Not all the NewMediaRules address mass media. In fact, new rules of economy, good judgment, simple courtesy or plain coolness have evolved regarding the way you use your phone.
Here six of them:
1. Lose the dedicated fax line unless you’re in a business where faxing signatures is a daily requirement. Otherwise, there’s absolutely no reason to tie up a $60-a-month business line for a dedicated fax. If you can’t go cold turkey, at least switch to one of the online fax services, which you can get for about $10 a month. But don’t tell anybody you have a fax number, or you’ll be branded as hopelessly out of touch.
2. At least consider dropping your toll-free number. Why? Because nobody pays toll any more. Practically everybody you’re likely to hear from has unlimited long-distance calling. In fact, about the only toll being paid is that for toll-free numbers. Because you typically pay for each call that comes in over the line, you’re incurring a cost that doesn’t provide any benefit. So why do I say “consider”? Simply because you may have spent so much time and money getting and communicating a toll-free number that it would hurt your business to change it.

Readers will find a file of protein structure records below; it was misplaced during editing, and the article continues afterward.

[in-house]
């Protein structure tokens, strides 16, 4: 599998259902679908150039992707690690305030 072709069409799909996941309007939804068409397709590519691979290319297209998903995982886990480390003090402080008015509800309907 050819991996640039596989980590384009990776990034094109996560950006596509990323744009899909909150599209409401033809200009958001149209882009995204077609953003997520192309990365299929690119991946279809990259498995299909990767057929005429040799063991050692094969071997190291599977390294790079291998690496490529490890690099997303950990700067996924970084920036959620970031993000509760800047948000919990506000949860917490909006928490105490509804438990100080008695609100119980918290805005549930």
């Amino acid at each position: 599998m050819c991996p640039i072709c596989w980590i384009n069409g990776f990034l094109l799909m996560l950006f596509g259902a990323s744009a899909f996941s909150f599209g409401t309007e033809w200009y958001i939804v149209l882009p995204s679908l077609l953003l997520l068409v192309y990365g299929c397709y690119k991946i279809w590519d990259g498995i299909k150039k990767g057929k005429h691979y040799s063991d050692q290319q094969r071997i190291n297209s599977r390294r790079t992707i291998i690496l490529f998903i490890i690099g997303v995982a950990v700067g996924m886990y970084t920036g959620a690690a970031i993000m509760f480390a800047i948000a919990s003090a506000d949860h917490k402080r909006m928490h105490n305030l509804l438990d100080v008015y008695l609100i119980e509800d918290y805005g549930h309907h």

3. Never, never, never allow anyone in your office to say “so-and-so is on long distance.” That meant something 30 years ago when you were paying a quarter a minute to talk long distance. Now, it just means you’re clueless.
4. Don’t come off like a stalker by calling somebody’s cell number six times in a row. If the person didn’t answer, he or she still knows you called. (Corollary: Don’t call one number, then hang up and call the other. This is incredibly annoying to the person who’s already on a conversation and has to listen to you attempting to horn in twice in five minutes.)
5. Poll your associates about their preferences for voice mail. Younger folks, as you would expect, prefer that you send a text or email with a message, rather than forcing them to call and listen to your muffled message while they’re riding the noisy tram at an airport. On the other hand, an older associate might not have a phone package that includes texting, so you’d be costing that person money by sending a text. (If he or she has a smart phone, on the other hand, an email will work just as well without incurring an SMS charge.)
6. Make yourself easy to reach by giving people one number to reach you. Either keep your desk phone forwarded to your cell when you’re away, or use a service that allows calls to ring your desk and cell at the same time.